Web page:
SpacEdge Centers for Excellence (SECE) is the Educational Program for Space Science Activities!

ASTRO, or Aerospace Summer Training & Research Opportunity, is specifically geared for high school students. ASTRO participants work in a team of six students to solve Aerospace Engineering design problems. They have access to numerous resources, including our staff with Daily Staff Check-In’s. For the Check-In’s, our staff members rotate each day and are also available on an as-needed basis for any questions. As a result, the students are presented with a great mix of expertise to learn from.

No great summer program is complete without a few fun activities along the way. ASTRO participants enjoy a field trip to GA Tech, movie day, one-on-one talks with staff about college and career advice, and even a little Staff vs. ASTRO Foosball. SEI hopes to further develop the interest these students have shown in the Aerospace Engineering field through this challenging yet fun-filled experience.


Aerospace additive manufacturing (AM), also known as 3D printing, is one of the most active areas of 3D printing right now, with a number of companies producing unique components for use here on Earth and in space. For Enterprise In Space (EIS), work dedicated to AM in space is of particular importance, as it will help humanity further explore and, eventually, inhabit the cosmos. Currently, on the International Space Station (ISS), there are two 3D printers installed by EIS partner Made In Space. The Additive Manufacturing Facility (AMF) is dedicated to commercial projects and will be used for EIS' Print the Future Competition.

Orbital Debris Mitigation and Remediation 
Dr. Kerry Nock
Global Aerospace Corporation

Orbital debris is a growing concern due to the continuous and rapid accumulation of objects in space, including expended satellites, satellite or launch vehicle components, and fragments resulting from the collision between space objects. The number of significant satellite breakup events has averaged about four per year and the cataloged debris population (10 cm in size or larger) has increased at a nearly constant linear rate of 200 objects per year since the beginning of the space age.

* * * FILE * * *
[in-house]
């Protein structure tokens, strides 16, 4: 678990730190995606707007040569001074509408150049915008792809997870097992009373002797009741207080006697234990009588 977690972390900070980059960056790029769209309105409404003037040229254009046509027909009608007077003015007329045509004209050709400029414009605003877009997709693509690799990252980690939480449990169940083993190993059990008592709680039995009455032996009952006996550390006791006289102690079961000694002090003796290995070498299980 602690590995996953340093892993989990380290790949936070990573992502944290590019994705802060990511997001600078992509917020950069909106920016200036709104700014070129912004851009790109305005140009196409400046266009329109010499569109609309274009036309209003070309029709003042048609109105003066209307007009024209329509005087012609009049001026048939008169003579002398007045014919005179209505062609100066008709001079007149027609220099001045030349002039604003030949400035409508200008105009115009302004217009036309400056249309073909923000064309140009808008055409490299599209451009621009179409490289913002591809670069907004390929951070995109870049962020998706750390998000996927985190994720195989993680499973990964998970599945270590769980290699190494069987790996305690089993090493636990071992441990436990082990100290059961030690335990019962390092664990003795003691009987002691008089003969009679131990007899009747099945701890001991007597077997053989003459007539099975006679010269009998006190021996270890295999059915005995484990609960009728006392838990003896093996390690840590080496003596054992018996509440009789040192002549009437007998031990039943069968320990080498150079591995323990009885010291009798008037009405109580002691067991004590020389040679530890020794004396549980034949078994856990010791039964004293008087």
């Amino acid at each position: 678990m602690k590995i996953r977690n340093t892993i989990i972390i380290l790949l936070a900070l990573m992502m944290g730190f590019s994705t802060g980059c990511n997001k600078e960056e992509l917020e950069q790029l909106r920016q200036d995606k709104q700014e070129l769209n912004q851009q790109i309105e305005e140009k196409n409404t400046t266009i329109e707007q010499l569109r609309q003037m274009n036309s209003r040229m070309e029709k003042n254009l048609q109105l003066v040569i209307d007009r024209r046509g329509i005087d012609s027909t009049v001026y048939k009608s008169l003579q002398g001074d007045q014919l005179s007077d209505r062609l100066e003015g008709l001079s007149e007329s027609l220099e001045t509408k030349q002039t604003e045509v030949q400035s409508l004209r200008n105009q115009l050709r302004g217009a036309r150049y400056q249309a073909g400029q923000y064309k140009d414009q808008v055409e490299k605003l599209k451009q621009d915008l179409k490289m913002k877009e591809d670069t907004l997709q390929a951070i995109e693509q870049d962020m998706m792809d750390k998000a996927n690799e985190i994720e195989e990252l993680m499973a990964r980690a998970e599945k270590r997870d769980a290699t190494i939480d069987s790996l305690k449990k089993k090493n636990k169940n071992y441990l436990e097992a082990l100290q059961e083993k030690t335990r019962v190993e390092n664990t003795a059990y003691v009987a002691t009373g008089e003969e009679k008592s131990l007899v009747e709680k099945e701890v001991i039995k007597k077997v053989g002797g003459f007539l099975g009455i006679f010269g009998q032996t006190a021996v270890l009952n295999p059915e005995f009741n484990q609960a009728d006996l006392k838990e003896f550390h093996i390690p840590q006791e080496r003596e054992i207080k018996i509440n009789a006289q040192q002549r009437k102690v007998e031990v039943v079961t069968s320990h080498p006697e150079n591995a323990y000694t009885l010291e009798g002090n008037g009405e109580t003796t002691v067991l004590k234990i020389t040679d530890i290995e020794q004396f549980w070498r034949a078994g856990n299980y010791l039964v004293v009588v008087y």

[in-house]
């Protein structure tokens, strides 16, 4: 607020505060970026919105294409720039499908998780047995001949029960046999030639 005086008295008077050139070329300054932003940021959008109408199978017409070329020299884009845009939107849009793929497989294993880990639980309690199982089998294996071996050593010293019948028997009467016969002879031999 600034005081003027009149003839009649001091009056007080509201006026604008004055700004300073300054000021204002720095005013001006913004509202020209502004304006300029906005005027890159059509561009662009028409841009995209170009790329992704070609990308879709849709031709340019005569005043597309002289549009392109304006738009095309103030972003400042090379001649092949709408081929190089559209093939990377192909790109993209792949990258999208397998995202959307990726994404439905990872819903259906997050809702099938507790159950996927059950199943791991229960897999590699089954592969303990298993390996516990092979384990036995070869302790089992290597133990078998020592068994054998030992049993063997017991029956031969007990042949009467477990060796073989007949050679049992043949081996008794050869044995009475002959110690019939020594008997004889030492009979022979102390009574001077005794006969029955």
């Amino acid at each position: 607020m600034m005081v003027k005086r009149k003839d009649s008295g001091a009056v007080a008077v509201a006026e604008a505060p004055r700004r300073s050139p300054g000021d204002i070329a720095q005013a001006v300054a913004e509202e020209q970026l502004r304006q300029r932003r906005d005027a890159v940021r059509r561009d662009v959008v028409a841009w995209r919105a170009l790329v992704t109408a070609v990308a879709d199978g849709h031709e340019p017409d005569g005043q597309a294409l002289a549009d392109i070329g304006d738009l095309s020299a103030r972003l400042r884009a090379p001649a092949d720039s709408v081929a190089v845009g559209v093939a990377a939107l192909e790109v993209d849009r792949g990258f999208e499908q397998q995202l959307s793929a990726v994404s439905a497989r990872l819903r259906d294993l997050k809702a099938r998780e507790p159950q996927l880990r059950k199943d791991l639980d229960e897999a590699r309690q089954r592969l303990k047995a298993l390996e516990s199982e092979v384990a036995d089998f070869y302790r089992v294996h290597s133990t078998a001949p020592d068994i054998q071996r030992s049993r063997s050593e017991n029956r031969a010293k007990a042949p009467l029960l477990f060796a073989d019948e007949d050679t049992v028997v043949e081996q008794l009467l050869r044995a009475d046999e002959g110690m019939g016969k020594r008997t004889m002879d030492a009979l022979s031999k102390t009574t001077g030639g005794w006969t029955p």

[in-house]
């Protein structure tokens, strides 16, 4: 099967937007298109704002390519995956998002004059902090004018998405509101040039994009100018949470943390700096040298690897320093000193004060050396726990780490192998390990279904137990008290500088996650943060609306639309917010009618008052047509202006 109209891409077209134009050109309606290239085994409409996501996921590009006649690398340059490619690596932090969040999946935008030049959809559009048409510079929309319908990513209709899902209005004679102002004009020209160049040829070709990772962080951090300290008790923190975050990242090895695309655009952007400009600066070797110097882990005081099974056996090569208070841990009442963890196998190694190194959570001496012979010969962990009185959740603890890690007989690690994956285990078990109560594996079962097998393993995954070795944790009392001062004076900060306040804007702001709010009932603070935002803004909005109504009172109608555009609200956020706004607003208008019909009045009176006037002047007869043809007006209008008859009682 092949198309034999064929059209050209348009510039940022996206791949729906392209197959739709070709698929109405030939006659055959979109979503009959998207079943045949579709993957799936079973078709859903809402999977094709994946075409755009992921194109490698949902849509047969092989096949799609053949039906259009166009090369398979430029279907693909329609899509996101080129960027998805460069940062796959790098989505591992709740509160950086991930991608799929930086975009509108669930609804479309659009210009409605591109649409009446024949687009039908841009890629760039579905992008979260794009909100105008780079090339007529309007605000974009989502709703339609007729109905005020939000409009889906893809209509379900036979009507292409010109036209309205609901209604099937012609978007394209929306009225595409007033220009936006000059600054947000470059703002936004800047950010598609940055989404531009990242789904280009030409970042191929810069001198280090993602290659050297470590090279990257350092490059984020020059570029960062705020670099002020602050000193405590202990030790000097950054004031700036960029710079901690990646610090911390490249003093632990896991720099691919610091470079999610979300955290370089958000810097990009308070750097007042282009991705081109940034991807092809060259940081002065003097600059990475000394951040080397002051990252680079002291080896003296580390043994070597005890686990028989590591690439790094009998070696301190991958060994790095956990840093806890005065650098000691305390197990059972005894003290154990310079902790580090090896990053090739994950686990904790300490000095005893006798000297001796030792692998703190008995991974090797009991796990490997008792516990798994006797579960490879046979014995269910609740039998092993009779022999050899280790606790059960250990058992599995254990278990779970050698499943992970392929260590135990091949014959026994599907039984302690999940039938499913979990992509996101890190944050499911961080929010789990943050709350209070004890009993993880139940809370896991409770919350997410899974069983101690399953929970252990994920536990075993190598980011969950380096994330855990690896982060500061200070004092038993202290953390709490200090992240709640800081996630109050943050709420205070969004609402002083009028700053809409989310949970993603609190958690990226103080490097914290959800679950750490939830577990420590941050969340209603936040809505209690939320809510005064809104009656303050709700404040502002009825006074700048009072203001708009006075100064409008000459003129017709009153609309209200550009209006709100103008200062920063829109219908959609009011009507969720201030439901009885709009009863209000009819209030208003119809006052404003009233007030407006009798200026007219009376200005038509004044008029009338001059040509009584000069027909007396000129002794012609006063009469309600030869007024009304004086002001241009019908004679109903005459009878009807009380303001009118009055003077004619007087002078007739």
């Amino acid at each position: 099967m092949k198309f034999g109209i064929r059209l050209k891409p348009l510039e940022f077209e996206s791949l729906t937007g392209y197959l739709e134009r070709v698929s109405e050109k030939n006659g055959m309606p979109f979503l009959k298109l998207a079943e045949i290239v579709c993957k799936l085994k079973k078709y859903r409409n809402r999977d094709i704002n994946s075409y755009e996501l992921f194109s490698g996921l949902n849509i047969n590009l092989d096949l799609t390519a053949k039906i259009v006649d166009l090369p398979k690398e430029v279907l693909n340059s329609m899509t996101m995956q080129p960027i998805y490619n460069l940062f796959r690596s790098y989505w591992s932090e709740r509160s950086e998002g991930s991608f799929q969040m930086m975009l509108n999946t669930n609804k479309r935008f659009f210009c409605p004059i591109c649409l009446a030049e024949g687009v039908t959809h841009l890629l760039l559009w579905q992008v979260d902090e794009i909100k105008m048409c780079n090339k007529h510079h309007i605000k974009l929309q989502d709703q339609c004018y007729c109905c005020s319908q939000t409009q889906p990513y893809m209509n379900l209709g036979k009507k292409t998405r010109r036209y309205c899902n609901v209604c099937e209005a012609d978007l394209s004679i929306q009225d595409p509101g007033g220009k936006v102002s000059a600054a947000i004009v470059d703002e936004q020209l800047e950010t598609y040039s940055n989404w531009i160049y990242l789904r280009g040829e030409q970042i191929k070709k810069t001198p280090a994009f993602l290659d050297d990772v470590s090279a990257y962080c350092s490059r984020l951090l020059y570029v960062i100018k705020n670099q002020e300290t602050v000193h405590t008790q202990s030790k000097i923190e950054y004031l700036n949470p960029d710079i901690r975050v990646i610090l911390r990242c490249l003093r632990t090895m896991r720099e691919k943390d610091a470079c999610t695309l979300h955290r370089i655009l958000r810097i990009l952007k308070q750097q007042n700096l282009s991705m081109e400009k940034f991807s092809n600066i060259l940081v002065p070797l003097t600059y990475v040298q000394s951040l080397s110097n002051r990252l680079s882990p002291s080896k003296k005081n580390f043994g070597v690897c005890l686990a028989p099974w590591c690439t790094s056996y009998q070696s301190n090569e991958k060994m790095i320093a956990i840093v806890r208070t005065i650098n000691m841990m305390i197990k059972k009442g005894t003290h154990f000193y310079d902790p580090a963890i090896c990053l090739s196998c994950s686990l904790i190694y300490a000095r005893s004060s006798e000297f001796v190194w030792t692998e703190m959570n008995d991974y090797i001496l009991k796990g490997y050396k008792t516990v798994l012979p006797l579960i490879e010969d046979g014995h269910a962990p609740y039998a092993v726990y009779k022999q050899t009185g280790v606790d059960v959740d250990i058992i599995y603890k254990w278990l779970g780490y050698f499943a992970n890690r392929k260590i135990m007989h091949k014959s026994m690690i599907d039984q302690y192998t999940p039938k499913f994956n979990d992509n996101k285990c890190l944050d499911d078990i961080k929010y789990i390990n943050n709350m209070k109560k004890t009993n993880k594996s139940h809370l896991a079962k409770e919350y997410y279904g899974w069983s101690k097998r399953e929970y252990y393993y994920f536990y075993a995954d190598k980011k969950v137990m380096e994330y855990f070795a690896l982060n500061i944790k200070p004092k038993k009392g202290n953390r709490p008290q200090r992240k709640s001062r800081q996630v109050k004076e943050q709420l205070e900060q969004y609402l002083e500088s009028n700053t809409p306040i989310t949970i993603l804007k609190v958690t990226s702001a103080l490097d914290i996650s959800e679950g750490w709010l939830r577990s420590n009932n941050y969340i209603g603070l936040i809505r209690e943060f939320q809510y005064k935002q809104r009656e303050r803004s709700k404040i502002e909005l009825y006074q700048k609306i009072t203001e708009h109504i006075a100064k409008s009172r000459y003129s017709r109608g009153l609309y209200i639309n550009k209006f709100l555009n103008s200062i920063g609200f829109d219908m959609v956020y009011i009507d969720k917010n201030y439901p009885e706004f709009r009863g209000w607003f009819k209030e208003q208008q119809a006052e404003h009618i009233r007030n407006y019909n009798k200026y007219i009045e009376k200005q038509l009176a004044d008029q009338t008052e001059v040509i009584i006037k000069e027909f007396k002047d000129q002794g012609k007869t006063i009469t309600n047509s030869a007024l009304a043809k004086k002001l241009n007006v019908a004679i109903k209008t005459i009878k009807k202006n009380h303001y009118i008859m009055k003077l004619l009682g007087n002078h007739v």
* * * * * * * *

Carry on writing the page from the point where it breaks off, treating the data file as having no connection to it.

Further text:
Global Cooperation

     As we witness the exponential investment in space development, exploration and security, we must pause to think collectively about the governance and sustainability of Earth as control extends into the universe. We need to prepare the next generation of citizens for this emerging field. We are experiencing a shift from globalization to ‘Universalization’ as this century’s paradigm. 

     Universalization asserts that we are living in ‘one world within the universe’ and that universal sustainability requires a cooperative and inclusive approach to development for the benefit of ALL. The United Nations 2030 Agenda for Sustainable Development (UN2030 Agenda) speaks to “a broad and universal policy agenda … devoting ourselves collectively to the pursuit of global development and of "win-win" cooperation which can bring huge gains to all countries and all   parts of the world.” The core values of Universalization and the UN2030 Agenda are aligned and timely given the mounting pressures for effective governance of ‘universal’ issues. 

A University Student Contest of the

National Space Society (NSS) Space Health and Medicine Committee

in Cooperation with

Mars Academy USA (MAU)

 

"Let us stand together with renewed confidence in our cause --united in our heritage of the past and our hopes for the future-- and determine that this land we love shall lead all mankind to new frontiers of peace and abundance." - text of a speech prepared for President Kennedy's delivery planned for a banquet in Austin, Texas on the evening of November 22, 1963